Say yes,and instead of yeah–but

This weeks video post features the legendary marketing guru Joseph Pine (The Experience Economy). In 2002, he asked me to participate on the faculty at the annual Think About conference. This event, put on by he and his partner Jim Gilmore, is the premier experential marketing conference in the world. It attracts marketing pros from top brands (Coke, P&G and Mattel to name a few) as well as futurists and authors. It has a cool academic vibe and is referred to as “Think About University”. I brought my video camera along and shot some footage and did interviews. I’ll roll this out in installments over the next few months.

Joe’s collaboration technique extends from his body of work on Experential Marketing. He has a great point of view about how to work with someone else and innovate. Too many times, especially in project work, we take on the devil’s advocate role and answer all creative ideas with a dismissive/anal retentive “yes, but…?” which kills innovation pretty quickly. In the comedy improv world, the yes, and routine is core to coming up with funny sketches. As Joe believes all the world is a stage (even business), he also believes that we must borrow from street theatre and improve to stage memorable experiences. Don’t try to add meeting value by shooting things down when they haven’t even left the hangar, leave operations issues for the final pro/con debate — once the idea is given a chance to come to live. Joe demonstrates the value of saying “yes, and” in those situations to foster creative thinking.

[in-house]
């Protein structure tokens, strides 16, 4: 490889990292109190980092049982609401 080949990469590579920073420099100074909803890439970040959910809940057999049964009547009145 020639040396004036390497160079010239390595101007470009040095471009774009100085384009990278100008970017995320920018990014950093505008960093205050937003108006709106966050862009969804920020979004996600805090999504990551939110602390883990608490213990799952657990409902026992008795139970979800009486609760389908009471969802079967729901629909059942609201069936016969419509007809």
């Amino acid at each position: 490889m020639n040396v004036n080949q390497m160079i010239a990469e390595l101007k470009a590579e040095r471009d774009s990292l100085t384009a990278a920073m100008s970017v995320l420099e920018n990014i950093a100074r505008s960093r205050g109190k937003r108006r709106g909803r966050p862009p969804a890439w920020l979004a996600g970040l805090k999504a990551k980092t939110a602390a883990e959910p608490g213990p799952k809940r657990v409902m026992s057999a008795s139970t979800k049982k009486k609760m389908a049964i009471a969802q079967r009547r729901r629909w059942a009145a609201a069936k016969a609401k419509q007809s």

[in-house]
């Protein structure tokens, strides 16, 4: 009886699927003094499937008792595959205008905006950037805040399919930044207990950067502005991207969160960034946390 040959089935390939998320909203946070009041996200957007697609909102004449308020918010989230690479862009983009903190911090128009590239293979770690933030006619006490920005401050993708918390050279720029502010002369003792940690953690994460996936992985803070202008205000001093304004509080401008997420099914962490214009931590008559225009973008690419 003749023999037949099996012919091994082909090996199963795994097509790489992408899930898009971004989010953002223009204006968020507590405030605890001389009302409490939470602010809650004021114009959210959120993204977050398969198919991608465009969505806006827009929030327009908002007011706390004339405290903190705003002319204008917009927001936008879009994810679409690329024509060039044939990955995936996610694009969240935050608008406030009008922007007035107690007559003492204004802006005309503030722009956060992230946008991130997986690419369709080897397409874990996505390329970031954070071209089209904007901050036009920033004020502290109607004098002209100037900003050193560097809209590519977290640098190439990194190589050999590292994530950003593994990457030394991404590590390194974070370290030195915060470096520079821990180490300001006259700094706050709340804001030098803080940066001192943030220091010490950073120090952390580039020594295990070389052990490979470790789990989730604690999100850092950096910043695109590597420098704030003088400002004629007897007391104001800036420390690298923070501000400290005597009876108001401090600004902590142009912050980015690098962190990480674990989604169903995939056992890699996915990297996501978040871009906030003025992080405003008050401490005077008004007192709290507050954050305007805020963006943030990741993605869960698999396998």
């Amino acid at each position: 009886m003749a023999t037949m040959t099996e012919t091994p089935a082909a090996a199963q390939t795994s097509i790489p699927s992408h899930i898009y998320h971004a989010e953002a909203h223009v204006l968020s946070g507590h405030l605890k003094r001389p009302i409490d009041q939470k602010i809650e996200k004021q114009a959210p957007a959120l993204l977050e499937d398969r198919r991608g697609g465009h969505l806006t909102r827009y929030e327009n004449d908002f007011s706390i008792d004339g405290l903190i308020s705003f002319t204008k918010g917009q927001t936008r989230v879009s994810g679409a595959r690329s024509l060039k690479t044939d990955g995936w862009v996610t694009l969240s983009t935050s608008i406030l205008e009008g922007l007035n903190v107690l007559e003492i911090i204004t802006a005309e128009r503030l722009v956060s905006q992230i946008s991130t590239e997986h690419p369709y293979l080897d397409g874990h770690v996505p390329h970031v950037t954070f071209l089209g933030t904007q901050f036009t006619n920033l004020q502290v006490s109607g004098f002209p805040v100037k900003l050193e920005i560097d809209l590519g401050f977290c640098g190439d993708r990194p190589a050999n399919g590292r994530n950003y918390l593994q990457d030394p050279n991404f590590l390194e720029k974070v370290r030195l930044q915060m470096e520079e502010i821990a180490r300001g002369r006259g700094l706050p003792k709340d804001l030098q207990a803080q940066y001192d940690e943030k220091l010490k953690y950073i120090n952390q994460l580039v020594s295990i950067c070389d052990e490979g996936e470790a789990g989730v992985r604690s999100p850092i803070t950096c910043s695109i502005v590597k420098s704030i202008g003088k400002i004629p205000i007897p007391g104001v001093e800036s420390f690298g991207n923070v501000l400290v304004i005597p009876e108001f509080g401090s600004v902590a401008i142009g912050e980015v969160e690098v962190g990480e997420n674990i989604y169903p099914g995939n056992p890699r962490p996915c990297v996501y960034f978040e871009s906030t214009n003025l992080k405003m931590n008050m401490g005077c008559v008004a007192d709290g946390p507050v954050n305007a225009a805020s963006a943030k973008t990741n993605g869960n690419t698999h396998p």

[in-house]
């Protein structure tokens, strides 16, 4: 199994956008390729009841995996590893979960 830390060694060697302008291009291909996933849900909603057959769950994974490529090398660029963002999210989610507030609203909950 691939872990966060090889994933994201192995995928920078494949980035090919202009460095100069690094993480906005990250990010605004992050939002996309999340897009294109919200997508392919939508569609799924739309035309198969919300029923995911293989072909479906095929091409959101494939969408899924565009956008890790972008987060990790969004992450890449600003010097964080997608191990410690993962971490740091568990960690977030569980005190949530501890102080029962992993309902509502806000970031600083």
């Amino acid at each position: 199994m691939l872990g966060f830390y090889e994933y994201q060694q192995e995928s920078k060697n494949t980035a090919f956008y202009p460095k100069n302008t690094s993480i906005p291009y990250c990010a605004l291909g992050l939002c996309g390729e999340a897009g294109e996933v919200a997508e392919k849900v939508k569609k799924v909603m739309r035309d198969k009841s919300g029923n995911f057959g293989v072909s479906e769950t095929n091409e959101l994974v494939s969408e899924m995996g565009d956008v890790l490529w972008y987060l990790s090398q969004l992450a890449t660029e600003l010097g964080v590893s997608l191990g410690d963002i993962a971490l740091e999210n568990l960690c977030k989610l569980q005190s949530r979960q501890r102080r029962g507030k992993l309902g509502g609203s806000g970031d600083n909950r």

Recommended Action: Identify one yes,and opportunity at work this week and purposely try out Joe’s technique. Post your results in comments.

Recommended Read: The Experience Economy: Work Is Theatre and Every Business Is A Stage by Pine and Gilmore (if you’ve never read it, you’ve missed one of the top five big idea books in the last 20 years!).